Living Columns & Blogs

Once a Peace Girl, always a Peace Girl

In 1996, the Peace College graduates wore white dresses, carried roses and gathered around the fountain on the front campus. Now the graduates, which include men, wear green robes.
In 1996, the Peace College graduates wore white dresses, carried roses and gathered around the fountain on the front campus. Now the graduates, which include men, wear green robes. N&O File Photo

On the eve of my 18th birthday, my parents and I turned onto Wilmington Street in Raleigh and I stared straight into the eyes of my future. At the end of the street stood a great lady, her large white arms and red brick skirt drawing me like a mother welcoming her child home. Lured into the lap of this great lady, I would live with her for two years, as she nurtured and scolded me, challenged and celebrated me, teaching me about God, and about my world and the truth about myself.

That day I became a Peace Girl. With my belongings housed in a room with polished wood floors and an orange and green plaid bedspread to match my roommate’s, I stared out a window onto a green lawn, at its center a fountain that would take on great meaning for me. I unpacked my shampoo and sheets and towels, along with a crazy dream of being a writer.

Within weeks I was sipping coffee with new friends in the crowded cafeteria and writing about my dream in my journal. “I’d bet on that dream,” my professor wrote on that entry. She actually thought I could do it? I still have the journal, and though the writing is pretty abysmal, I treasure these first attempts to find my writer’s voice.

The next spring, the editor of Prism, the literary magazine, tapped me to take her place. I had never even taken a creative writing class and had no clue what to do.

In my first writing class, the professor asked us to “find” a poem on the lush front lawn. I found an ant and wrote about it, and within weeks, it was as if God had turned on a spigot, and poems and stories poured. I wrote on notebooks and napkins and the edges of the newspapers, inventing stories I shared with other student writers. Around the writer’s table I learned how to encourage, how to pull the story out of myself and others – a skill I use still. I felt like my heart would burst with the promise of it all.

My fellow Peace Girls found their voices, too. In education. In art. In fashion. Music. Medicine. Law. Their best selves began emerging – not sheltered by Peace, but challenged. They spoke in class without fear, broke the rules sometimes (well, often), challenged each other at backgammon and basketball and politics.

And I learned a lot about God. Some from studying the Bible, but more often in Wednesday chapel. It’s there, in my journal, how on one of those Wednesdays, the chaplain talked about the questions we would ask ourselves: What is our life’s passion? Whom will we love? What is our concept of God? Forty years later I’m still asking the same questions.

Not every day was grand in those two years. I was chosen for the honors English program, but the thesis I wrote (I think it was on Faulkner ... whom I still don’t understand) was not honors quality. Oh, how I disappointed my professor, how I had short-changed myself.

And I also learned this: All those young women together in one place sometimes can backfire. I wasn’t always a good friend to my Peace sisters, and I am ashamed of that. Sometimes they weren’t kind to me, and all these years later, both truths still cause ache.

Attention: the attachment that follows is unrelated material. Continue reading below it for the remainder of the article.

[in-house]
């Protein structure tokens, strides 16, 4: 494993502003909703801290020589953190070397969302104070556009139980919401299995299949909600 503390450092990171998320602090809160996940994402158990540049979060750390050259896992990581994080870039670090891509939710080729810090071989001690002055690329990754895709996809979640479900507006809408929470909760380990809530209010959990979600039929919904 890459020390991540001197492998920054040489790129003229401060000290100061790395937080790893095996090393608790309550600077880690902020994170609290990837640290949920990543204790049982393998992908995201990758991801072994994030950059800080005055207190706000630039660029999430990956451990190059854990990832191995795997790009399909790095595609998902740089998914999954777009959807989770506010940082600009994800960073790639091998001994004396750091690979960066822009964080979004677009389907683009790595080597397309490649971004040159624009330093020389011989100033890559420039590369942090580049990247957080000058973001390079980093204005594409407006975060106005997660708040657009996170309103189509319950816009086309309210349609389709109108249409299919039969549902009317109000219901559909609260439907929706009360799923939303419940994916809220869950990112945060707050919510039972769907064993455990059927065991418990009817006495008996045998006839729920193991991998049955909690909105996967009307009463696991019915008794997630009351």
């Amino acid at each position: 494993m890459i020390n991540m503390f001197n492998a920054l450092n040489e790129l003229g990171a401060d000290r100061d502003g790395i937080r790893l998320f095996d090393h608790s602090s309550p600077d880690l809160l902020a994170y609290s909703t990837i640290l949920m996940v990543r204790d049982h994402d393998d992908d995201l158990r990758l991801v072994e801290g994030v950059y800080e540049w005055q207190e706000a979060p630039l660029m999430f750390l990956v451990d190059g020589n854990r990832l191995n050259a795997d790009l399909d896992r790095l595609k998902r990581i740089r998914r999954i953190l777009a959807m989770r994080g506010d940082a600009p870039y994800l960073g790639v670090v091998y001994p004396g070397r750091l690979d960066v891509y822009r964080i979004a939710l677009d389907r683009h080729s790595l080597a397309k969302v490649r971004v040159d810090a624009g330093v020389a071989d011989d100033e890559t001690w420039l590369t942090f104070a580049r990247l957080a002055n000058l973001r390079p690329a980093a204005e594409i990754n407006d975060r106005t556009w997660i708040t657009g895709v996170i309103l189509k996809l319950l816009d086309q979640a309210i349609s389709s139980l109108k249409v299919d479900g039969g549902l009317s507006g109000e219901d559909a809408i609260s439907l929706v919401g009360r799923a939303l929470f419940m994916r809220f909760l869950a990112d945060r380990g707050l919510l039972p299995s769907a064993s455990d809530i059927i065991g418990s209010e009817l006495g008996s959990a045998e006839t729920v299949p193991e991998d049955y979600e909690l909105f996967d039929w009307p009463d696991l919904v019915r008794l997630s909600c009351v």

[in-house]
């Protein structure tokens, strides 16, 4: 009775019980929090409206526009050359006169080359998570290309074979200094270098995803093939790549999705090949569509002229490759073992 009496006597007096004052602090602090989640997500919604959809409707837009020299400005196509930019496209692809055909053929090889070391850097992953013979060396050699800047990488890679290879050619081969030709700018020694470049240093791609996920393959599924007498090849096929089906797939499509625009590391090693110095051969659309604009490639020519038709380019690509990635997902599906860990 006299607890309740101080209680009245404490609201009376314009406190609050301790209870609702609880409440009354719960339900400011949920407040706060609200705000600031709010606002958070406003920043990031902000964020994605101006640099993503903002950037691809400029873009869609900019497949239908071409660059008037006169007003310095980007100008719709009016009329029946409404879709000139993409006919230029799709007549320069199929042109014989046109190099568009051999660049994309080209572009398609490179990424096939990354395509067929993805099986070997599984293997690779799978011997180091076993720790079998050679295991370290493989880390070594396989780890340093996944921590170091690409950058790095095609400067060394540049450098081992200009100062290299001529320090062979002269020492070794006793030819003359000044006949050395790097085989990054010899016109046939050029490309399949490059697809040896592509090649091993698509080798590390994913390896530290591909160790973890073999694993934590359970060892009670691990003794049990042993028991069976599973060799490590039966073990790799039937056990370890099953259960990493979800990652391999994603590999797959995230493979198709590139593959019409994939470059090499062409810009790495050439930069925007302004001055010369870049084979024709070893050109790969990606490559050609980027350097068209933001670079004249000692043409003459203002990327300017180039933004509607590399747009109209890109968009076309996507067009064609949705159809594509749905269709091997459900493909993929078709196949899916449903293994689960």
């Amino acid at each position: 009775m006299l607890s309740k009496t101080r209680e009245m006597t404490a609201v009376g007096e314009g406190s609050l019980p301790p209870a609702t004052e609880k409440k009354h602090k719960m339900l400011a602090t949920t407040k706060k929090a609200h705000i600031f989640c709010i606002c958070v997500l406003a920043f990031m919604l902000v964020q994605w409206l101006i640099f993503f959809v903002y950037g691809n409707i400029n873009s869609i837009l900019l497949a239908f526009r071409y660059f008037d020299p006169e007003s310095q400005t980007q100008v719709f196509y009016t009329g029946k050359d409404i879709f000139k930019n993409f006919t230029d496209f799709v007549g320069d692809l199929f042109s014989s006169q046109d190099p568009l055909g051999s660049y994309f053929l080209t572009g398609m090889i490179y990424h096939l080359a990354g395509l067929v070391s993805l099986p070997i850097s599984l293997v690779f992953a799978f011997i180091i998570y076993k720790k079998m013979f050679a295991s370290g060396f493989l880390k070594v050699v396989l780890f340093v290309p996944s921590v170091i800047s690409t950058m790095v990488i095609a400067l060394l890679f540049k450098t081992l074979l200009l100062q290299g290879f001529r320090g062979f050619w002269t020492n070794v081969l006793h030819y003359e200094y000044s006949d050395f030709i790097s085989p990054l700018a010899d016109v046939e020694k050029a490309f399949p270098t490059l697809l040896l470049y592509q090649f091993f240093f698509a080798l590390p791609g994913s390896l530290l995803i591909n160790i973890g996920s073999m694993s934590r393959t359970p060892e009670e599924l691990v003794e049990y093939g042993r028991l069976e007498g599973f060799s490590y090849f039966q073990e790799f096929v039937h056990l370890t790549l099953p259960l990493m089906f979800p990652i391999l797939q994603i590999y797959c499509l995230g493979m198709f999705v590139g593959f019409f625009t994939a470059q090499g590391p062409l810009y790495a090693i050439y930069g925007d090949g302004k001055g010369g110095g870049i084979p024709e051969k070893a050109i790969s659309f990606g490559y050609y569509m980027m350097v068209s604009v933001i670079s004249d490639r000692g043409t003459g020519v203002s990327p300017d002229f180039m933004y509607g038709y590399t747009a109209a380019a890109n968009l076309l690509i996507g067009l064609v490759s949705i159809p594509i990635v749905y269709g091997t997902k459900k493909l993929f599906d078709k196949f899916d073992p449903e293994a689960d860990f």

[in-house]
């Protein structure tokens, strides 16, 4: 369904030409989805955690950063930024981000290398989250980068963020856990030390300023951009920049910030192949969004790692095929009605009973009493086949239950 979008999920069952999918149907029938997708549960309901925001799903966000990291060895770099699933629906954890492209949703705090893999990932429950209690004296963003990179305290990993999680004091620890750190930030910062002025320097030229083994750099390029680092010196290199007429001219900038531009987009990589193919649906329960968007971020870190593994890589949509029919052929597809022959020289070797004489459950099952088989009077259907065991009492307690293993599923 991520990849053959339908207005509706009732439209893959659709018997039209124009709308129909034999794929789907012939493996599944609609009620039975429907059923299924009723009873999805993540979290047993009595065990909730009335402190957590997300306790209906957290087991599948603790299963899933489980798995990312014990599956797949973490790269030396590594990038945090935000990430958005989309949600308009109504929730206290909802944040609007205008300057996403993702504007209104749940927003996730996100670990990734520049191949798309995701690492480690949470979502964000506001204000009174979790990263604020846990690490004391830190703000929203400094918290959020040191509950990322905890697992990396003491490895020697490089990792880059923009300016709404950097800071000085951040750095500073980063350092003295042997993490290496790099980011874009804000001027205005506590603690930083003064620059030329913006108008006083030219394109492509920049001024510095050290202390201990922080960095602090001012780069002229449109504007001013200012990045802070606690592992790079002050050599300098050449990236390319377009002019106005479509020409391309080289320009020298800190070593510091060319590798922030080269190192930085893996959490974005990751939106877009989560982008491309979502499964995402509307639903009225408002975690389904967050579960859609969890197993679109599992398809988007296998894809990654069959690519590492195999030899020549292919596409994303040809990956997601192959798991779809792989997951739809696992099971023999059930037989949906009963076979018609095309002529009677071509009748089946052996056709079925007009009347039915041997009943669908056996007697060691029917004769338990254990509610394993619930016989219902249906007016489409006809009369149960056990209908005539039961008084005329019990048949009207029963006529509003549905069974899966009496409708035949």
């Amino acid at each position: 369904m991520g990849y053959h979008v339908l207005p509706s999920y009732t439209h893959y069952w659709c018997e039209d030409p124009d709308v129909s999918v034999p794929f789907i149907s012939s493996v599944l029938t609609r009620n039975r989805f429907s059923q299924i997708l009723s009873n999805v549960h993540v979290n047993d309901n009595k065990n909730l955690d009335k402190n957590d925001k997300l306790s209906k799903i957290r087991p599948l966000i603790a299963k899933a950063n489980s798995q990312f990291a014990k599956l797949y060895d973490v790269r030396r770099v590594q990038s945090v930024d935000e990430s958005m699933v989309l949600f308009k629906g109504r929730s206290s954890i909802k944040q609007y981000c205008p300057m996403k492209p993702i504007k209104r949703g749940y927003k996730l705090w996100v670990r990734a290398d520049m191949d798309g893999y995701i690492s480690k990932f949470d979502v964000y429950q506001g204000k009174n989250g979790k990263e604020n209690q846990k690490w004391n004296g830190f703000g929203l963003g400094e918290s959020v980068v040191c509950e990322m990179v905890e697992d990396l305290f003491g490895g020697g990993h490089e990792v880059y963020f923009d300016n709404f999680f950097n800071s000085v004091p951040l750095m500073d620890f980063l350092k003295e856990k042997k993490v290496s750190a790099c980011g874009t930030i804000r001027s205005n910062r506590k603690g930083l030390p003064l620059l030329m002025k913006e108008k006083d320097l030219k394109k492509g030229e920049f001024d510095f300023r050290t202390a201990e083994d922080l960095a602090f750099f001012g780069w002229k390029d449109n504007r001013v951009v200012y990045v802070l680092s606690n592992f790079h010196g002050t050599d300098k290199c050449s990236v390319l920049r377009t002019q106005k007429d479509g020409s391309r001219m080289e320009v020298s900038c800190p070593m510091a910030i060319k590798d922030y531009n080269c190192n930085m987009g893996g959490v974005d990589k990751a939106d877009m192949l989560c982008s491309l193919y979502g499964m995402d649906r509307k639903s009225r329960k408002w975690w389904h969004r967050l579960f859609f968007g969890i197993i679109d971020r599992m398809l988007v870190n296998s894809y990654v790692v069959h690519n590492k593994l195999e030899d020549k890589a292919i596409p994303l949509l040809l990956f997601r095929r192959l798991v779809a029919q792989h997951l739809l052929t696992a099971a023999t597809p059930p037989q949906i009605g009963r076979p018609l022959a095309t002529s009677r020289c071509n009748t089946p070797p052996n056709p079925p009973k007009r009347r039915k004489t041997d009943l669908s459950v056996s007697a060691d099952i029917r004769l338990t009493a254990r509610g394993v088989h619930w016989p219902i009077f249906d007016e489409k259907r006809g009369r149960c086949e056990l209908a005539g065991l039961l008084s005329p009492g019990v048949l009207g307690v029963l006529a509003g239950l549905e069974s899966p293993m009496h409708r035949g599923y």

In 1996, Peace added added a baccalaureate under the direction of a woman who had graduated with me. Every Peace girl I knew felt this was an important move, a way to bring our alma mater into the new century, educating a new age of Peace Girl.

A few years ago I returned to Peace for a writing residency, and I was once again the student. We met in a classroom that had not been built when I was there, and among the dozen or so students in my class, I was the only alum. Surrounded by what felt like home again, my voice came through more loudly than it had at 19. And though I had been a professional writer for more than 20 years by that time, I was surprised to find my heart filled once again with the promise of what could be.

In 2011, a new leader came to Peace and in her wake, long-standing faculty and staff were fired, and programs that had been the benchmark of the Peace curriculum disappeared. She became William Peace and, in 2012, after more than 150 years of creating strong women, admitted men.

I’m not opposed to change, but the drastic nature of the makeover felt wrong. I mourned the future of a small-town girl like me who wouldn’t know my Peace. Alumnae protested to no avail, and many pulled their support.

Today there is a new president, and though I’ve not met him, I hear that he is mending what his predecessor broke apart. That’s good news. And though the graduates now wear green robes instead of white dresses, there are still Peace Girls among them, surely.

A few weeks ago, the women of the Class of ’77 found news of our 40th reunion in our in-boxes. We’d met for our 10th, 20th and 30th reunions, but enthusiasm for this year waned. Our Peace we knew was no longer ours, and few registered to attend.

Last week, though, a handful of Peace Girls gathered for lunch in a reimagined shopping center near our alma mater. A hipster market now stands in the spot where on spring Friday afternoons, we’d escape class to a dive neighborhood bar, grab a cold beer and punch in some tunes on the best juke box in Raleigh. Now, over gourmet sandwiches, we scoured our yearbook, searching for the stories of all Peace had given us. We came as girls with dreams and left as women who have them still, and to me that seems enough.

Susan Byrum Rountree will always be a Peace Girl. She can be reached at